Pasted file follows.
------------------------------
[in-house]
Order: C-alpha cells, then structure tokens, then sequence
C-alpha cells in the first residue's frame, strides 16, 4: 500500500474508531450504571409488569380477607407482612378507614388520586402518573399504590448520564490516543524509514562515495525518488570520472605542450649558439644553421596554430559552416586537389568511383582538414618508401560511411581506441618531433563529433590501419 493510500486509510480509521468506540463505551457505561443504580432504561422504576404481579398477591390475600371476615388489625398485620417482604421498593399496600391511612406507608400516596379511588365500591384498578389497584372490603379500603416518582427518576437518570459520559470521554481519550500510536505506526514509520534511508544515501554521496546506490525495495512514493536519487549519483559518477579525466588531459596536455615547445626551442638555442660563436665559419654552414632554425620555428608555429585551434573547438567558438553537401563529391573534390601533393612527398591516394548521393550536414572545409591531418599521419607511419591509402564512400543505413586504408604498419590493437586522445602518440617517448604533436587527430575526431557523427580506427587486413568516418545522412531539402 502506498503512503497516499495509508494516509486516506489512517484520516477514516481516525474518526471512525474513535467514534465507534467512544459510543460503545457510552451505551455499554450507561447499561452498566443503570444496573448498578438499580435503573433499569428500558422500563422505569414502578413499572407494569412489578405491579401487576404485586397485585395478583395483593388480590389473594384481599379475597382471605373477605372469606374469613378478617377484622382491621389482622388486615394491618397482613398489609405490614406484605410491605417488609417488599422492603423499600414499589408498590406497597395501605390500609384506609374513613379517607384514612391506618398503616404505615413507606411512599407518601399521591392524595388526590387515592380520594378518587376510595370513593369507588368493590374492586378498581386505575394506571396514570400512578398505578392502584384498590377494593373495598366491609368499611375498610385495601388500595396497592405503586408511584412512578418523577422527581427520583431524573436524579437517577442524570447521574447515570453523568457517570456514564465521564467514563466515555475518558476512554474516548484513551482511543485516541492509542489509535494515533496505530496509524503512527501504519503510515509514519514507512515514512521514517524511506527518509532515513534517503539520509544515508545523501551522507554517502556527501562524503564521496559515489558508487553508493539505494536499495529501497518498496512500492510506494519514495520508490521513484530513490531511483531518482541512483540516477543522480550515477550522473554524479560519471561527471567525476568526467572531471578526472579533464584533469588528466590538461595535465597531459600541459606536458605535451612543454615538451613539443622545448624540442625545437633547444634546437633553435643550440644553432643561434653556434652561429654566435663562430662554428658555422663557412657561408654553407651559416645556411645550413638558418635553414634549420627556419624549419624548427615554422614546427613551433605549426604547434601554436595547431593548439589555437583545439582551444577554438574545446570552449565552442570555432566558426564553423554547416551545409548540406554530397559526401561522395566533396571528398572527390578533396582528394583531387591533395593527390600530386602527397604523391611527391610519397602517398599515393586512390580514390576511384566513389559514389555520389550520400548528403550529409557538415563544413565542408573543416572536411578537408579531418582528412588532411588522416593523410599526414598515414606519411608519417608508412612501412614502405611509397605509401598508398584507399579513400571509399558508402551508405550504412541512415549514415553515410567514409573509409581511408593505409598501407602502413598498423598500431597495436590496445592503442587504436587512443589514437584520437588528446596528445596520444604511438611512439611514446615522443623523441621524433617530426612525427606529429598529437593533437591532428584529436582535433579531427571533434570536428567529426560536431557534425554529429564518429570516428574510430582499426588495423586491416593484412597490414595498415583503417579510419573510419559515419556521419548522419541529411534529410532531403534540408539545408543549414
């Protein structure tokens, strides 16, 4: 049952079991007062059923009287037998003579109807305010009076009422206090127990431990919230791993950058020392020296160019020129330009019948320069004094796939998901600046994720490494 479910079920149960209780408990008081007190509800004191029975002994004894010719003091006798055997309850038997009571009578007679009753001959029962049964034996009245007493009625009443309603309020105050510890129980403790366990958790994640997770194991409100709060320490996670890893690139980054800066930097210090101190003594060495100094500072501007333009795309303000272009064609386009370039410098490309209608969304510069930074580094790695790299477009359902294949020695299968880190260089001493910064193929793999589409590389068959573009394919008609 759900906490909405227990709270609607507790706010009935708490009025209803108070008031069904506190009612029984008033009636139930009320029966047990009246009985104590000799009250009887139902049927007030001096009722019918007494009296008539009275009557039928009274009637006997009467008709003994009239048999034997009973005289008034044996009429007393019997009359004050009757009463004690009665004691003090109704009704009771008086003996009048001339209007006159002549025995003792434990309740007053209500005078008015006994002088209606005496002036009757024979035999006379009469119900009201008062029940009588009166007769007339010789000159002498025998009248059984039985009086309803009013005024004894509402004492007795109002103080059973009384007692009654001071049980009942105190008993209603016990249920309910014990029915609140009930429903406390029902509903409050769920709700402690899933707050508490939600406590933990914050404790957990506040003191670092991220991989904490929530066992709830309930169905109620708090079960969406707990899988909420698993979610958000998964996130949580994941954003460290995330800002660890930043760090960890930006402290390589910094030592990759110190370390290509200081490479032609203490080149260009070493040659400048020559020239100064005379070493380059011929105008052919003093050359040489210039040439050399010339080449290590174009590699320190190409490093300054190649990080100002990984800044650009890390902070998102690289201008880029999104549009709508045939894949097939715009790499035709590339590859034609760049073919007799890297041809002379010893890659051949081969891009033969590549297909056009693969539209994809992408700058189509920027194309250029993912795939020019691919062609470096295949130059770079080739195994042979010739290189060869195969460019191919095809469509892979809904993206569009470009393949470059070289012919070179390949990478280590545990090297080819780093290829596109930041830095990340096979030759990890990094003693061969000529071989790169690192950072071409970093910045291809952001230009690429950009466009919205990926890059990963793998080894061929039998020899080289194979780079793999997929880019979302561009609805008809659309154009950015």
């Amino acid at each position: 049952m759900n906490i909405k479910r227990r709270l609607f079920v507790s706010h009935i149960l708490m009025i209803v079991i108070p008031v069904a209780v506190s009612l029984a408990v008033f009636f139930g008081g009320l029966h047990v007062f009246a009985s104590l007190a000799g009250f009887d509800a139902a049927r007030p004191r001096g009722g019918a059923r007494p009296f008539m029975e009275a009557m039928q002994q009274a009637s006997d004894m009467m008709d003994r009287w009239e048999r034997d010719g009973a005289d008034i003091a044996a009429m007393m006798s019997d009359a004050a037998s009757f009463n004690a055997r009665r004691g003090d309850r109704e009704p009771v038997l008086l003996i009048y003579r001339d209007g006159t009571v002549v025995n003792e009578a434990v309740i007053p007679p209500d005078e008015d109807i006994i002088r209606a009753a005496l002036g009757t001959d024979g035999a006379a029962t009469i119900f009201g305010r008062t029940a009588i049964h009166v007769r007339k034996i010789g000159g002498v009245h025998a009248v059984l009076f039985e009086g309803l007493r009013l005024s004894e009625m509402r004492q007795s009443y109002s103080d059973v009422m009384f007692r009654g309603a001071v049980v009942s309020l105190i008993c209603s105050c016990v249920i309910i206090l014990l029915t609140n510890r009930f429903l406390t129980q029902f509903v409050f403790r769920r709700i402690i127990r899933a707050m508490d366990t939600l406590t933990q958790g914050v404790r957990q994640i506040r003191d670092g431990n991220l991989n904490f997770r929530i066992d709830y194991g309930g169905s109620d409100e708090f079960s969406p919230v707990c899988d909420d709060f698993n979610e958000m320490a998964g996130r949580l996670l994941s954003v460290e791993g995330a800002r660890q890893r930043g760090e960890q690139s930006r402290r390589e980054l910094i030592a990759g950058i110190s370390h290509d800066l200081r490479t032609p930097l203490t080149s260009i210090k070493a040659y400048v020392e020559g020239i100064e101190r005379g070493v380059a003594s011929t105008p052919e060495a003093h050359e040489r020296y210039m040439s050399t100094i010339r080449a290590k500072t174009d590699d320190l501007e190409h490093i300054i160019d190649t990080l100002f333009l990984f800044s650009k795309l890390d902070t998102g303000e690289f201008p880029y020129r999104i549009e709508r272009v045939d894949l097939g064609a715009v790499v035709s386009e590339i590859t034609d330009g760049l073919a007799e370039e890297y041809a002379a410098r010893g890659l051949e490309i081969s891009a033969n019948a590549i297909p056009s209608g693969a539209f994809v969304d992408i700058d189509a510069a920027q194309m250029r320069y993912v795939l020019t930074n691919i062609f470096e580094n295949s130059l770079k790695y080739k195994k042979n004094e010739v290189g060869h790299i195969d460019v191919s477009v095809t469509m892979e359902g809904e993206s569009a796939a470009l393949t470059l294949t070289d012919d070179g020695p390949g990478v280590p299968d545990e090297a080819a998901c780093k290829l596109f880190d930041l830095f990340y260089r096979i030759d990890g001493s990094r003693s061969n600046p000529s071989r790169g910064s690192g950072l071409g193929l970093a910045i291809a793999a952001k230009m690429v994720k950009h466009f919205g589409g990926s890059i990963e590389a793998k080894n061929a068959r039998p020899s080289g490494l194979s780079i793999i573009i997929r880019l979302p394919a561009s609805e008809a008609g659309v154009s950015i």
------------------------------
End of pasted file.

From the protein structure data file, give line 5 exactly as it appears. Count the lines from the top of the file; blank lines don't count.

């Amino acid at each position: 049952m759900n906490i909405k479910r227990r709270l609607f079920v507790s706010h009935i149960l708490m009025i209803v079991i108070p008031v069904a209780v506190s009612l029984a408990v008033f009636f139930g008081g009320l029966h047990v007062f009246a009985s104590l007190a000799g009250f009887d509800a139902a049927r007030p004191r001096g009722g019918a059923r007494p009296f008539m029975e009275a009557m039928q002994q009274a009637s006997d004894m009467m008709d003994r009287w009239e048999r034997d010719g009973a005289d008034i003091a044996a009429m007393m006798s019997d009359a004050a037998s009757f009463n004690a055997r009665r004691g003090d309850r109704e009704p009771v038997l008086l003996i009048y003579r001339d209007g006159t009571v002549v025995n003792e009578a434990v309740i007053p007679p209500d005078e008015d109807i006994i002088r209606a009753a005496l002036g009757t001959d024979g035999a006379a029962t009469i119900f009201g305010r008062t029940a009588i049964h009166v007769r007339k034996i010789g000159g002498v009245h025998a009248v059984l009076f039985e009086g309803l007493r009013l005024s004894e009625m509402r004492q007795s009443y109002s103080d059973v009422m009384f007692r009654g309603a001071v049980v009942s309020l105190i008993c209603s105050c016990v249920i309910i206090l014990l029915t609140n510890r009930f429903l406390t129980q029902f509903v409050f403790r769920r709700i402690i127990r899933a707050m508490d366990t939600l406590t933990q958790g914050v404790r957990q994640i506040r003191d670092g431990n991220l991989n904490f997770r929530i066992d709830y194991g309930g169905s109620d409100e708090f079960s969406p919230v707990c899988d909420d709060f698993n979610e958000m320490a998964g996130r949580l996670l994941s954003v460290e791993g995330a800002r660890q890893r930043g760090e960890q690139s930006r402290r390589e980054l910094i030592a990759g950058i110190s370390h290509d800066l200081r490479t032609p930097l203490t080149s260009i210090k070493a040659y400048v020392e020559g020239i100064e101190r005379g070493v380059a003594s011929t105008p052919e060495a003093h050359e040489r020296y210039m040439s050399t100094i010339r080449a290590k500072t174009d590699d320190l501007e190409h490093i300054i160019d190649t990080l100002f333009l990984f800044s650009k795309l890390d902070t998102g303000e690289f201008p880029y020129r999104i549009e709508r272009v045939d894949l097939g064609a715009v790499v035709s386009e590339i590859t034609d330009g760049l073919a007799e370039e890297y041809a002379a410098r010893g890659l051949e490309i081969s891009a033969n019948a590549i297909p056009s209608g693969a539209f994809v969304d992408i700058d189509a510069a920027q194309m250029r320069y993912v795939l020019t930074n691919i062609f470096e580094n295949s130059l770079k790695y080739k195994k042979n004094e010739v290189g060869h790299i195969d460019v191919s477009v095809t469509m892979e359902g809904e993206s569009a796939a470009l393949t470059l294949t070289d012919d070179g020695p390949g990478v280590p299968d545990e090297a080819a998901c780093k290829l596109f880190d930041l830095f990340y260089r096979i030759d990890g001493s990094r003693s061969n600046p000529s071989r790169g910064s690192g950072l071409g193929l970093a910045i291809a793999a952001k230009m690429v994720k950009h466009f919205g589409g990926s890059i990963e590389a793998k080894n061929a068959r039998p020899s080289g490494l194979s780079i793999i573009i997929r880019l979302p394919a561009s609805e008809a008609g659309v154009s950015i």